Based on the quite useful reverse engineered schematic at https://hackaday.io/project/174308-tradfri-pir-motion-sensor-hacking the measurements were somewhat sabotaged by the 2N7002 (see Connors comment "enables voltage dividers only when triggered").
the transistor is controlled by the Elmos E931.96 PIR motion controller IC.
The latter is programmable by the IKEA TRÅDFRI ICC-1 module's EFR32MG1P132F256GM32 MCU.
2. Blind Time
Ignores motion after the interrupt output is switched back to 0
Range: 0.5s... 8s.
The blind time is [Register Value] *0.5s
3. Programmable pulse counter
1... 4 pulses with sign change in between
Amount of pulses = [Register Value] + 1
4. Window time
For noisy environments
2s... 8s window
Window time = [Register Value] * 2s + 2s
https://github.com/basilfx/TRADFRI-Hacking gives a good overview on that.
What is the issue with tose 60s?
Frequency and voltage of an Atmega does not effect radio quality of a NFR24 in any way (if it is stable and well decoupled voltage).
@Ethan-Chua said in Increasing range of 8MHz ATMEGA328P with NRF24L01:
Defined #define MY_RF24_PA_LEVEL RF24_PA_LOW
That's the opposite of what you want to achieve.
It either problem with cheap nrf modules, or your pcb design. By the way you have big problems with the latter:
Your PCB doesn't have separated ground plane, and even that thin piece of ground track that tries to get to the point isn't connected. And what even worse it almost touching 3.3V out pin of BL8530. You need pay more attention to track clearance and consistency. How are you powering this board?
To provide a large enough pulse to drive the ceramic transducer , you need a lot of energy, so they pump up the 5v with an inductor/transformer to provide a high voltage pulse. This is 60v or more…
The more Energy you produce the farther the pulse will travel….
Everything thing else on the board run at 3.3 to 5V.
Add a large Capacitor of 100 µF are so between the 5v and ground on the device, this may clean up your problem.. Some CPU modules just can’t supply enough current quick enough that’s needed when the pulse is triggered.
These are very inexpensive device, we’re luck to see them work at 1/2 the spec range.
I made one myself a couple of years ago, and yes, it was a fair bit of trial and error to get it working.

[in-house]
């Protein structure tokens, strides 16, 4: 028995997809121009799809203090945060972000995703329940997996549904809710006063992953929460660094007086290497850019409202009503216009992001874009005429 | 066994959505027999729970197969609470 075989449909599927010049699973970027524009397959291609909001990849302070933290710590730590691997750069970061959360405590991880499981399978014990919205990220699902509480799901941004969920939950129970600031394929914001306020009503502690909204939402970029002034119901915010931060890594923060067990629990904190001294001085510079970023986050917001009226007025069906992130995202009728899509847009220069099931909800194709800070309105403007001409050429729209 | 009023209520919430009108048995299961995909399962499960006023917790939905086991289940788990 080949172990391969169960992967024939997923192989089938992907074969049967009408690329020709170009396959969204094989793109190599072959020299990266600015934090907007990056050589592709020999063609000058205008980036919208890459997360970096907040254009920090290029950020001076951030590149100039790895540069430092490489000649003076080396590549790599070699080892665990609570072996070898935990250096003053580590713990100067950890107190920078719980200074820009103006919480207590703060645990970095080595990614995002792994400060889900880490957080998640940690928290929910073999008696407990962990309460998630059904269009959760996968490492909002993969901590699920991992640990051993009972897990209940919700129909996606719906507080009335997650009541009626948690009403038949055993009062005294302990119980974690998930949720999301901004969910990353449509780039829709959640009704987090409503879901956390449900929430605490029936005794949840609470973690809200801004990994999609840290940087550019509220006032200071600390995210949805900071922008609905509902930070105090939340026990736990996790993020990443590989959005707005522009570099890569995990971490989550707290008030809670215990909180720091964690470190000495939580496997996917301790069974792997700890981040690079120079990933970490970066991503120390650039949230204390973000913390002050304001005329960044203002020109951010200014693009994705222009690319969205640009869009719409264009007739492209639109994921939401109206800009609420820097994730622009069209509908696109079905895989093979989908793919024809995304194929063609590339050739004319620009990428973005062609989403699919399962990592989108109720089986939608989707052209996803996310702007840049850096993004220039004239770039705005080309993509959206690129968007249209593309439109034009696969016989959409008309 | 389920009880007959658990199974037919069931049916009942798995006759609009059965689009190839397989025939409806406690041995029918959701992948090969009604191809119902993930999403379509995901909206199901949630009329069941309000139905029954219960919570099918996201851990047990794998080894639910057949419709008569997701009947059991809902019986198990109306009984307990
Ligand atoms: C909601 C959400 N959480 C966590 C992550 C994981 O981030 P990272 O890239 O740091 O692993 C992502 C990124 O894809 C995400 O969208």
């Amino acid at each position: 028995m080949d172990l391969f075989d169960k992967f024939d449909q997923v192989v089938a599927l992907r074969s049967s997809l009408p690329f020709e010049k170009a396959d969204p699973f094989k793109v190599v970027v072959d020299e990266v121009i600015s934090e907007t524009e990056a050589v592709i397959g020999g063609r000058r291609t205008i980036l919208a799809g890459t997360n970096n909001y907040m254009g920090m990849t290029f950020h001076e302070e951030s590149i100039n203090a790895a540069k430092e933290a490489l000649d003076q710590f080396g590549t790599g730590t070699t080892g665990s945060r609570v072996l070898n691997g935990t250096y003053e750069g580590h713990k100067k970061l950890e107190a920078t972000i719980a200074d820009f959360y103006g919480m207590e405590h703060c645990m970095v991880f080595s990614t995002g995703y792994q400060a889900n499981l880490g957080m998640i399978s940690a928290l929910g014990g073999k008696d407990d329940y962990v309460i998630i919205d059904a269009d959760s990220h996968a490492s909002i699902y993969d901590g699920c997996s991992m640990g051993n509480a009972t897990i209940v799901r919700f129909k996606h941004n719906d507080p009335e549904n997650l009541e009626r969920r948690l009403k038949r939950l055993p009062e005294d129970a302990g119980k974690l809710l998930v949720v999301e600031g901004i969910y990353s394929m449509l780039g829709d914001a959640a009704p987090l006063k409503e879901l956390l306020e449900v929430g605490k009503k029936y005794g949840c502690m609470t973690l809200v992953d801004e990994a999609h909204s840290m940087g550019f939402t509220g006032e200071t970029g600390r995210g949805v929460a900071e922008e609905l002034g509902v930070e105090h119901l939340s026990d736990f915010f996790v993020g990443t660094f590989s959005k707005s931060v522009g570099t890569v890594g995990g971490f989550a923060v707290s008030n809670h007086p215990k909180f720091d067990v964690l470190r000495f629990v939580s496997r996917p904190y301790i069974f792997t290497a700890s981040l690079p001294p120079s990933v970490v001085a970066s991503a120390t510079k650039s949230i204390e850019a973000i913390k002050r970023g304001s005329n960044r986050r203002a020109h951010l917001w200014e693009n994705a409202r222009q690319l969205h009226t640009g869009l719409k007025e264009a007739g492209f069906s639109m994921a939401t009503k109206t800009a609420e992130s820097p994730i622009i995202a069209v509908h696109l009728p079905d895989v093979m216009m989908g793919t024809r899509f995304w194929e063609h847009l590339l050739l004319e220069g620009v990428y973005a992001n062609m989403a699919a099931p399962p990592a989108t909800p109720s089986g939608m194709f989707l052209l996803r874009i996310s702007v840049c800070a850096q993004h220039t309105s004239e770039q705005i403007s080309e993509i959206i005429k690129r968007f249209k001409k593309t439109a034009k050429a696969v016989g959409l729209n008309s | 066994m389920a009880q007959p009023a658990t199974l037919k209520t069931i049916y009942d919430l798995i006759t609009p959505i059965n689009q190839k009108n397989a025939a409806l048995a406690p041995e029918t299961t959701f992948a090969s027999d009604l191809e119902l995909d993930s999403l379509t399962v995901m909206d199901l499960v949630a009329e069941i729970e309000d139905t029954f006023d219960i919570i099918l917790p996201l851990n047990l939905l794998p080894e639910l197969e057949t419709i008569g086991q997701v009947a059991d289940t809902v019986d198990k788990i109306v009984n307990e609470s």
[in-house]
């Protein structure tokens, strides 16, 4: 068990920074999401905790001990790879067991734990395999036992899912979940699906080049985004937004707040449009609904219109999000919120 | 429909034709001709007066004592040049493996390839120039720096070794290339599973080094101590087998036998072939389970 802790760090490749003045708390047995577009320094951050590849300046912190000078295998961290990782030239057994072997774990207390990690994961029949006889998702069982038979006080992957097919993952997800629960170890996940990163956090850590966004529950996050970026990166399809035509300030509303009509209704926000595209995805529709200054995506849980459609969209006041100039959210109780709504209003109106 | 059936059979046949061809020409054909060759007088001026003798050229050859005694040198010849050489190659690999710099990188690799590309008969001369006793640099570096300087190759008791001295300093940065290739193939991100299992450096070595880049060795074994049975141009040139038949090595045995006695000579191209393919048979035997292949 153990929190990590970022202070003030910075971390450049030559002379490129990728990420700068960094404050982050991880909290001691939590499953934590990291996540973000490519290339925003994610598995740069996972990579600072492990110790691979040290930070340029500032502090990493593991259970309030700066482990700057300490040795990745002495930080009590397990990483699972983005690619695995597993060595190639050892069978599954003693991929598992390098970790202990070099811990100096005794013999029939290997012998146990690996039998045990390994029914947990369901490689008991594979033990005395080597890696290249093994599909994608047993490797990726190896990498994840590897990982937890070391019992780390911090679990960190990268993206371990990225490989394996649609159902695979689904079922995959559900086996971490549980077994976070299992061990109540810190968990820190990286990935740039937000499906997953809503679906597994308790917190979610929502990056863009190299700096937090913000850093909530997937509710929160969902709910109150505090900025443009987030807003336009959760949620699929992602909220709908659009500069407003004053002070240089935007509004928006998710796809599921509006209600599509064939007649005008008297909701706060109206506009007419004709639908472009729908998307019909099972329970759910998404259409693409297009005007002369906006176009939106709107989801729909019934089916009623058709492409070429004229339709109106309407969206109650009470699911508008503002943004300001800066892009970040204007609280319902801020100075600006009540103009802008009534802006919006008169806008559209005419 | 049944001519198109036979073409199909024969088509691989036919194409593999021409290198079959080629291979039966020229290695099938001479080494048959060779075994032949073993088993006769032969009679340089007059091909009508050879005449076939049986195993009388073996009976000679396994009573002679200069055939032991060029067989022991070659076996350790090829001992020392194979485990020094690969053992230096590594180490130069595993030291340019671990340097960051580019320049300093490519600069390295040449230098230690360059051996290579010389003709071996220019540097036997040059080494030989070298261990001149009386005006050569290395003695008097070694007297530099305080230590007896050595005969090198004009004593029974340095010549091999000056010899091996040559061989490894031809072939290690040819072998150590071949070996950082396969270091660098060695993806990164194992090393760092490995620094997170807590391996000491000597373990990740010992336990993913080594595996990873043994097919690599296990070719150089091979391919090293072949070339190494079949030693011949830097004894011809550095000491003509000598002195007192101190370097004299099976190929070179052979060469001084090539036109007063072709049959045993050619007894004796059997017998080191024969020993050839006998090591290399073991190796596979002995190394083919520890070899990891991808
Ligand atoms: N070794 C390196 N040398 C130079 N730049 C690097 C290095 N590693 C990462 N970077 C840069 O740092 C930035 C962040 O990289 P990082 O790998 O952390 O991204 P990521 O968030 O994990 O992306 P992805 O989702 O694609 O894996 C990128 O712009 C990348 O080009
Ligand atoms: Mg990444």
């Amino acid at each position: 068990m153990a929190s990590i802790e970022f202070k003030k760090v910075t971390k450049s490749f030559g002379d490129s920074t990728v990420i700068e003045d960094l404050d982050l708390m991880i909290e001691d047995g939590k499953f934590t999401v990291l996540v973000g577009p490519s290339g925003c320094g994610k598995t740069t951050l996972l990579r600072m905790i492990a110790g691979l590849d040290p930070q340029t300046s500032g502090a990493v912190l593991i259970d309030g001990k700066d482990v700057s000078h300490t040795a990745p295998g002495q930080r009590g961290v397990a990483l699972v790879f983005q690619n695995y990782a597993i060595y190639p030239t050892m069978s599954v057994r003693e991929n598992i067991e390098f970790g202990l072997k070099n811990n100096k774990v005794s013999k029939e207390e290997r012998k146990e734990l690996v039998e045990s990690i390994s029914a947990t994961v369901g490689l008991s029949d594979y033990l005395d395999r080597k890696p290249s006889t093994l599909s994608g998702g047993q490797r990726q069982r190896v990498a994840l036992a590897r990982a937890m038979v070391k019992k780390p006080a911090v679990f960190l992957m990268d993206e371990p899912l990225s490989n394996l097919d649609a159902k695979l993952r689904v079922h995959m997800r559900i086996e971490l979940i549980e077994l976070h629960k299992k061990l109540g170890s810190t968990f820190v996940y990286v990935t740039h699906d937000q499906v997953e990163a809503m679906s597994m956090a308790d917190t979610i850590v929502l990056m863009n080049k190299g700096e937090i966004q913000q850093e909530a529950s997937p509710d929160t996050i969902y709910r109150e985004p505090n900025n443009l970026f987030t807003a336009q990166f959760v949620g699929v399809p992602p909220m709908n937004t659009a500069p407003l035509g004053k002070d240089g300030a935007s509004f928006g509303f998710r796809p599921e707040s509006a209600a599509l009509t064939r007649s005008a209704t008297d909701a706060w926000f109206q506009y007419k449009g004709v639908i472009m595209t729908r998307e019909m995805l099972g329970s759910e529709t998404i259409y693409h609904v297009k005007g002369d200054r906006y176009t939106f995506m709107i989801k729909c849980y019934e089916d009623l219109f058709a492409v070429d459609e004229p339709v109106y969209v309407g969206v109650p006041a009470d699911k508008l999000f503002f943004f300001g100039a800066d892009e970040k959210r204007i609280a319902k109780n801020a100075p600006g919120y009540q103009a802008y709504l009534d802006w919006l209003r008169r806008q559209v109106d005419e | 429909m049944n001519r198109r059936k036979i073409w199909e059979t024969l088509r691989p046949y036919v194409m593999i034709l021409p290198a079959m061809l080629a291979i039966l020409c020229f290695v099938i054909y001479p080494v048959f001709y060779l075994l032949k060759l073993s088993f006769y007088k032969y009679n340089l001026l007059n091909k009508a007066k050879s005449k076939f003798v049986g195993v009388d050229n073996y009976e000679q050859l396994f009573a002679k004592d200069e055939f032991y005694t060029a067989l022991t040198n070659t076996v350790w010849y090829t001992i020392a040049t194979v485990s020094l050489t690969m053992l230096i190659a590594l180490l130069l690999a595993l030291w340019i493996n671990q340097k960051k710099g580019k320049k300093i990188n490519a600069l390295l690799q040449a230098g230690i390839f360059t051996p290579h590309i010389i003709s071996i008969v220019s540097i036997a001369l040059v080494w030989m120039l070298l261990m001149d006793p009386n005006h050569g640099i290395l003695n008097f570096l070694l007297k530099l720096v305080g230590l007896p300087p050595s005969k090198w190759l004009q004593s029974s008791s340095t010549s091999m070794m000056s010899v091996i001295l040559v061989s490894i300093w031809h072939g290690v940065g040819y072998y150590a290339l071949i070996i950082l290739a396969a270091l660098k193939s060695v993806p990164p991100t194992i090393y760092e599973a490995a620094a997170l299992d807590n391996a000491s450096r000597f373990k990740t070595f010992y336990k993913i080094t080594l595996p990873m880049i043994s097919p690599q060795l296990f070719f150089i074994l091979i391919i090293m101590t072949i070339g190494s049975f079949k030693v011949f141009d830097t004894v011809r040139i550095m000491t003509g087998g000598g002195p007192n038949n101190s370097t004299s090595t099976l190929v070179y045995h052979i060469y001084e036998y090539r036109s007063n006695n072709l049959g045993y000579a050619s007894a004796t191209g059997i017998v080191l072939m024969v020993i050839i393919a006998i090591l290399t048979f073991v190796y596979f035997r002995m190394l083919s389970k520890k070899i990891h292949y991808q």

Of course, the gain values will be dependent on a number of factors, for example, the torque constant of your motor, the gear ratio, the mass of the robot, where your centre of gravity is located, your loop rate, and where you've located your mpu-6050.
I located my mpu-6050 over the axis at 12 o'clock near the vertical centre of my bot.
What are you control variables?
I used pitch (angle of rotation around motor axis) calculated from gx, gz and tan function.
I also used pitch rate from the gyro.
Are you using the onboard DSP of the mpu-6050 to do the calculations?
I had no luck with this, the mpu-6050 kept freezing up, bad clone I guess.
You also have to verify the direction of rotation of your motor versus your control variables.
If you have the wrong direction, it will just run away.
My gains are Kp:41, Ki:160, Kd:0.4
I started with only Kp and kept increasing the value until the system became unstable, then I backed off to a stable point.
Next, I began increasing Ki. This will bring you to steady state stability. It should balance itself when Kp & Ki.
You will likely have to reduce Kp somewhat as you move to higher Ki values, if your system becomes unstable.
Finally, I added Kd, to help it react more quickly to changes in angle.
How do you change your gains?
I have a bluetooth module on mine, to allow me to send serial commands to the robot, to set the gains and other things.
My robot's biggest problem is gear backlash. This generates acceleration noise as it vibrates backward/forward, balancing itself. This vibration can feedback on itself and cause instability (when you increase Kp too high). It looks like the robot has Parkinsons when this happens!
I'd like to update my design to use a belt/gear drive or continuous rotation servo, but I haven't had a chance to get back to it.
I hope this helps.
Success! In all my testing and trying new settings, I missed that I had commented out on the gateway the frequency setting. It was noobie mistake and I want to thank all of you for your help. I ended up using @FarmerEd's sketches to get my gateway and sensor to work.